He remained in France until late March 1918 when he was taken prisoner on the Arras Front at Bullecourt and transferred to Germany where he was held in Prisoner of War camps. He spent much of his time as a Prisoner of War in a camp at Limburg where he was required to work as a miner in a coal mine adjacent to the camp. Once he became a prisoner of war the frequency of his communications declined and were restricted to briefer postcards lacking the detail of his earlier letters.

As the war drew to a close and the armistice agreement was signed morale amongst the guards lessened to the extent that Baker Brown and 5 other detainees were able to walk out of camp on the morning of the 17th of November 1918 and attempt to travel home. He, and several other prisoners, made their way to a camp in the Netherlands where he was able to write to his parents letting them know the circumstances of his escape and his expectation of being home in time for Christmas.

Letter written on YMCA headed paper, from Thomas Baker Brown to his mother from a British Concentration Camp in Holland. He writes that he has crossed the frontier along with an Italian man, and they have ‘been dodging about Holland’ and now expect to be home for Christmas. Baker Brown (Thomas) Archive, TBB/1/1/1/1/305

Several years later he suffered damage to his eye sight which doctors attributed to his time as a prisoner of war. This would prevent him from re-joining the army and participating abroad in World War Two. However, he was able to join the Home Guard and play his part in the defence of the country. A number of items including diaries, correspondence and other documents covering his time as a member of the 4th Battalion Northumberland (Hexham) Home Guard form a significant part of the archive.

Images of the letters featured in this post, along with a selection of others written by Baker Brown to family during World War One, are available here on Collections Captured. A full online catalogue of the Thomas Baker Brown Archive is available here, along with the catalogue here of the archive Sir Lawrence Pattinson, another local man whose military career included the First World War.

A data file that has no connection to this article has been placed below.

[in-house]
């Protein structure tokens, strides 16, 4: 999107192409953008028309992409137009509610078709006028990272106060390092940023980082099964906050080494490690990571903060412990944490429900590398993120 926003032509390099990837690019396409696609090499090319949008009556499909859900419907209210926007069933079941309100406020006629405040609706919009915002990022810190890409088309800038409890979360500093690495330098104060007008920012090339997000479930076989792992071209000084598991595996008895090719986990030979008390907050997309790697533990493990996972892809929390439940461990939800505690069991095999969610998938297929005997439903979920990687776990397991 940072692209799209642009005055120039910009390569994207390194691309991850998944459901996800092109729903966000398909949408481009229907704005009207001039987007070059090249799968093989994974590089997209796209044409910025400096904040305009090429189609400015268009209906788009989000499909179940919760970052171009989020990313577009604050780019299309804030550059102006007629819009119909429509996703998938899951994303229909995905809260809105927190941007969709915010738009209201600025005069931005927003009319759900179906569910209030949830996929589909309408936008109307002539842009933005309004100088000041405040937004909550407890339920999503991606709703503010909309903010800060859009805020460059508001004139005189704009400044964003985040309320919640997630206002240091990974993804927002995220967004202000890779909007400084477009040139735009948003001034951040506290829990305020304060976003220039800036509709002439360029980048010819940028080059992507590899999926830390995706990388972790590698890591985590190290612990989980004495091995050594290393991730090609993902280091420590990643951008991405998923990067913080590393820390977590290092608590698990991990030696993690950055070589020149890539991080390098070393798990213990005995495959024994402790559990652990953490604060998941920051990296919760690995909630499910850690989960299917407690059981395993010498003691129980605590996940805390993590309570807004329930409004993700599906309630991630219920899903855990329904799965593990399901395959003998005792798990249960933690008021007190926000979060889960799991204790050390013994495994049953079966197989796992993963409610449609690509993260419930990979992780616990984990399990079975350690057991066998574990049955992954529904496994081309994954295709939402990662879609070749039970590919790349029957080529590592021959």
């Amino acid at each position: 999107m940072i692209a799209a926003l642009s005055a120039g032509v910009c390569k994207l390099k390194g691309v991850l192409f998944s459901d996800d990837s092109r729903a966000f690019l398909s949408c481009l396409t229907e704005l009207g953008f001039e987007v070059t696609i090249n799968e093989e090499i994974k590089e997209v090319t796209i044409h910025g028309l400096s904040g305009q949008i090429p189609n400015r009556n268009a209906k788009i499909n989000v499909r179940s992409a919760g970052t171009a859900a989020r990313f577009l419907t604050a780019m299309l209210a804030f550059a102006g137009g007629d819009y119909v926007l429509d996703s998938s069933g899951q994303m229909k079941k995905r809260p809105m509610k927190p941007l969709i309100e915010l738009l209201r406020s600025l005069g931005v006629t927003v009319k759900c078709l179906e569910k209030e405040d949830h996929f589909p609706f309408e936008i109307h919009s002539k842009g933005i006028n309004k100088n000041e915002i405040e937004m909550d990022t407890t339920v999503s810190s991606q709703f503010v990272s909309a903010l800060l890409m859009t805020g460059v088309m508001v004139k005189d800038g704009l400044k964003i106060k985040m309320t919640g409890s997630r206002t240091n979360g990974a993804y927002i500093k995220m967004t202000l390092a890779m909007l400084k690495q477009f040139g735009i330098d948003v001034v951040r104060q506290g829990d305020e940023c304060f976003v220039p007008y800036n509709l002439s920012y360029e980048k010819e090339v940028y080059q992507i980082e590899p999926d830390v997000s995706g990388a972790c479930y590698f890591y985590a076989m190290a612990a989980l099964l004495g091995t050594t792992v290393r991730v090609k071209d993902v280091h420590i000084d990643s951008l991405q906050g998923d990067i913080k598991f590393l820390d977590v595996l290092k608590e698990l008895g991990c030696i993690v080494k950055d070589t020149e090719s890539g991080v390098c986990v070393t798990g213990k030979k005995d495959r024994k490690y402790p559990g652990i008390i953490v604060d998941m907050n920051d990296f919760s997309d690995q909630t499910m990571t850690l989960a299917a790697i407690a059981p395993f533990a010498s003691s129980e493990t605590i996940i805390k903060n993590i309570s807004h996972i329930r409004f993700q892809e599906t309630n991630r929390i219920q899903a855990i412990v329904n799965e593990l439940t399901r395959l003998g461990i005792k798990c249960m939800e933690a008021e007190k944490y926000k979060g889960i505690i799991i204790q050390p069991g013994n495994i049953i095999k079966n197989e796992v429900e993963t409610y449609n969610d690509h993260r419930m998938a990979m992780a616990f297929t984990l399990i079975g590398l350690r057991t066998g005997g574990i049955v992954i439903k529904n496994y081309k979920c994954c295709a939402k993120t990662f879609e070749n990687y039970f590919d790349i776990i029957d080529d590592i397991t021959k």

Pybus during the First World War


Operating Theatre, Fine Art Dept., 1st floor., 1st Northern General Hospital, Armstrong College, 1915 – 16 (Pybus in the centre with a mask on)

Pybus was informed of his mobilisation in 1909, he became a Captain in the Royal Army Medical Corps, Territorial Force. Initially he had very little to do in his role as Captain, he spent time in York Military Hospital and camped at the Royal Station Hotel, during this stay he described visiting the hospital to understand the organisation and also lots of form filling.

In 1913 Pybus was persuaded by a colleague to become a Registrar at the RVI which meant he had to be coached in military law, organisation and equipment, he passed this and became a field officer; meaning his authority changed to training the unit based at the RVI. For Pybus, this mainly meant leading marches. This all changed in 1914 and on the 4th of August he received the mobilisation papers to take authority of Armstrong College and establish the First Northern General Hospital. Pybus surveyed the college deciding which rooms would be turned in to wards, bathrooms and sanitary accommodation. He renamed the main building block A and two newer buildings B and C. Block C first floor was designated ordinary rank and lower floor for officers.


The notebook details patients name, ward, regiment, number, date of surgery, type of surgery, surgeon (Pybus), anaesthetic used, anaesthetist, result and remarks. 1364 operations are listed.